Have you ever seen a blue lightning shooting upward from thunderclouds? Now watch this !?!

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The ISS spotted a rare upside-down lightning called blue jet zipping up from a thundercloud into the stratosphere in 2019. Picture: DTU SPACE, DANIEL SCHMELLING/MOUNT VISUAL

OMG! Have you ever seen something like this? Have you ever seen a bright-blue lightning bolt shooting upward from thunderclouds?

Such Blue jets are difficult to spot from the ground, since the electrical discharges erupt from the tops of thunderclouds. But what about from space?

In a new scientific release, scientists discuss such a transient luminous event that occurred on February 26, 2019 near Nauru, a small island in the central Pacific Ocean. And the images are bombastic:

The above artist impression features a lightning in clouds seen from space followed by a blue flash that lasts 10 micro seconds, a blue jet lasting 400 milliseconds and an elve generated by the blue flash that lasts for 30 microseconds. And all of that was captured from the ISS (International Space Station). Pretty impressive, no?

But how much do we really know about this weather phenomenon?

As it turns out, there are a lot of things left to discover. Things like blue jets, elves and red sprites. Bizarre-sounding things. Things that are very difficult to observe from the surface of the Earth.

And things like the European Atmosphere-Space Interactions Monitor (ASIM) observatory, a collection of optical cameras, photometers and an X- and gamma-ray detector) on the International Space Station is helping scientists find answers, looking down on Earth’s weather from the ISS 400 km above.

ASIM is designed to look for electrical discharges originating in stormy weather conditions that extend above thunderstorms into the upper atmosphere.

What is a blue jet?

A blue jet is a form of lightning that shoots upwards from thunderstorm clouds. They can reach as far 50 km into the stratosphere and last less than a second.

Here some of the latest amazing sightings around the world (Brazil, Australia, Indonesia).

The space storm-hunter measured a blue jet that was kicked off with and intense five 10-microsecond flash in a cloud near the island of Nauru in the Pacific Ocean.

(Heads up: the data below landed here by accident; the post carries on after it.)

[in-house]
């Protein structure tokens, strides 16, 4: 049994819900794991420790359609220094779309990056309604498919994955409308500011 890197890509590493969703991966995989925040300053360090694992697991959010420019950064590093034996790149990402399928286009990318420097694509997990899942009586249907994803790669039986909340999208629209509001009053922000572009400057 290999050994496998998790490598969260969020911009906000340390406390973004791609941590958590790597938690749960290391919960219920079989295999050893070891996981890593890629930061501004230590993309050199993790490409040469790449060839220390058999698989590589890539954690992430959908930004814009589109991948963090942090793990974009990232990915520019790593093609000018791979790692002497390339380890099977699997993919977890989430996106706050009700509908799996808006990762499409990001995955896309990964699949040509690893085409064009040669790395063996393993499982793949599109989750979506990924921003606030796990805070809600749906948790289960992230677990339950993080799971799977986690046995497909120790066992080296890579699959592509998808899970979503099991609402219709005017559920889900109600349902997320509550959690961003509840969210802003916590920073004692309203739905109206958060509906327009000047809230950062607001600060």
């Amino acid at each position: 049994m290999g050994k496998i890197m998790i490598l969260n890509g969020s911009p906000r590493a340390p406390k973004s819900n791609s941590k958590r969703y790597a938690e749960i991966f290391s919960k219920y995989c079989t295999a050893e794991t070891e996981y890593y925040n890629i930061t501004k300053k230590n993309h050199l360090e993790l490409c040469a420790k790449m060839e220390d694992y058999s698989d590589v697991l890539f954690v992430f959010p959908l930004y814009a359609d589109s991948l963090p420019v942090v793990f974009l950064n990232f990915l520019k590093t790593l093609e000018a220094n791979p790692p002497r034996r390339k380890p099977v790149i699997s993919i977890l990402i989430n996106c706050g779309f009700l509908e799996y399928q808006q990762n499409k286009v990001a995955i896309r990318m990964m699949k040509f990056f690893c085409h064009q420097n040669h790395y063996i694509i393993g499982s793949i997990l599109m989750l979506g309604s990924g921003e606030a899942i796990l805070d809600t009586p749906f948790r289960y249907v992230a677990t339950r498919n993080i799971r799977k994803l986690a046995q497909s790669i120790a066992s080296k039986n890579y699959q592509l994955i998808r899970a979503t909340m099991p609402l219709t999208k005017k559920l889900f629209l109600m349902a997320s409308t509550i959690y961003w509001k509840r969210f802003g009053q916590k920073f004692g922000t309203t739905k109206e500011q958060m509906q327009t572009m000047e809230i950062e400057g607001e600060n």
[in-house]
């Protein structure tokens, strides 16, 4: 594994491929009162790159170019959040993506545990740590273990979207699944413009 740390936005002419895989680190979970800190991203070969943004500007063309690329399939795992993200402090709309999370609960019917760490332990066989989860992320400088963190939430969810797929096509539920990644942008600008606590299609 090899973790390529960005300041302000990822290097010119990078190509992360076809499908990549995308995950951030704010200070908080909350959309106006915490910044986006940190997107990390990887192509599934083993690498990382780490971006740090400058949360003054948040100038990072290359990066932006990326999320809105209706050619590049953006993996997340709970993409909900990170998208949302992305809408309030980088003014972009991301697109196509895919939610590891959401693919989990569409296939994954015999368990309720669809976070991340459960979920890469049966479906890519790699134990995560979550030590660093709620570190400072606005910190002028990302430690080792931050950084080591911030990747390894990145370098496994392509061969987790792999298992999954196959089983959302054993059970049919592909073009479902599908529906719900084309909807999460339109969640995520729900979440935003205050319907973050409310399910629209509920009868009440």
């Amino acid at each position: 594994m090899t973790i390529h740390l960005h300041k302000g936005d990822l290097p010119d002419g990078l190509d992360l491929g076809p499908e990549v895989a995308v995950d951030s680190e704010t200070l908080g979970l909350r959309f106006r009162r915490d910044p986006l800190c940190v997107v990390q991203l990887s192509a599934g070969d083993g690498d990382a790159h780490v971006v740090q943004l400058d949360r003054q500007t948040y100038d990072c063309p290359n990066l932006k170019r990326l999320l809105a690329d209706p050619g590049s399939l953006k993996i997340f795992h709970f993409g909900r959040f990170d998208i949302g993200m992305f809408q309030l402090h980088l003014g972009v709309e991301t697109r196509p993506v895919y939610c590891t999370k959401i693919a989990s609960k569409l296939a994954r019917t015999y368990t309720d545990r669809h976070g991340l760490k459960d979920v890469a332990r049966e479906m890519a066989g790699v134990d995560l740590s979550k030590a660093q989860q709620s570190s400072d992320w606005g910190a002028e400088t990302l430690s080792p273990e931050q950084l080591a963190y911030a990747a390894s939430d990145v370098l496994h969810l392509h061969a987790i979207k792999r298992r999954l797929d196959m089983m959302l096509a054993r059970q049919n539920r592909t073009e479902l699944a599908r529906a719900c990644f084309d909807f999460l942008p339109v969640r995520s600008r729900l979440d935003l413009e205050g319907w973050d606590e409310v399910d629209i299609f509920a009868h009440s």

The flash also generated equally fantastic-sounding ‘elves’. Elves are rapidly expanding ring of optical and UV emissions at the bottom of the ionosphere.

Here, electrons, radio waves and the atmosphere interact to form these emissions.

Capturing these phenomena is vital for scientists researching weather systems on Earth and to understand how lightning is initiated in clouds and shows again how important it is to understand exactly what’s going on above our heads. More space weather phenomena on Strange Sounds and Steve Quayle. [Nature, ESA]

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  1. Im gonna have to call BS on this story. Not on you, Strange Sounds, but I think that Blue Jet happened more recently. Red Sprites have been increasing lately due to the magnetosphere weakening. I think for that reason, they don’t want to cause alarm. Cause what is happening up there is getting worse.

  2. That’s a first for me. “Elves”

    We get dramatic thunderstorms with big fat lightning. I was taking pictures, and a bolt hit a juniper tree, causing a flame on the part it hit. Lost picture and many more when phone was destroyed.
    I could feel the heat from that bolt as I was bare chested outside. It was about 45-50 yards east of me. Naturally, I went inside after that one.
    In the process of creating an electrified fence using solar, and remote arming and disarming. Gonna light up my dirtbag neighbors. Also, gonna leak some electricity and hose their ham radio horsecrap.

    Electricity is fun. I hope to fry the bastards. Found a lock which had been hammered. Told sherrif. They don’t give a flying f^*#. Once you move offgrid, you can shoot tresspassers. Yep.

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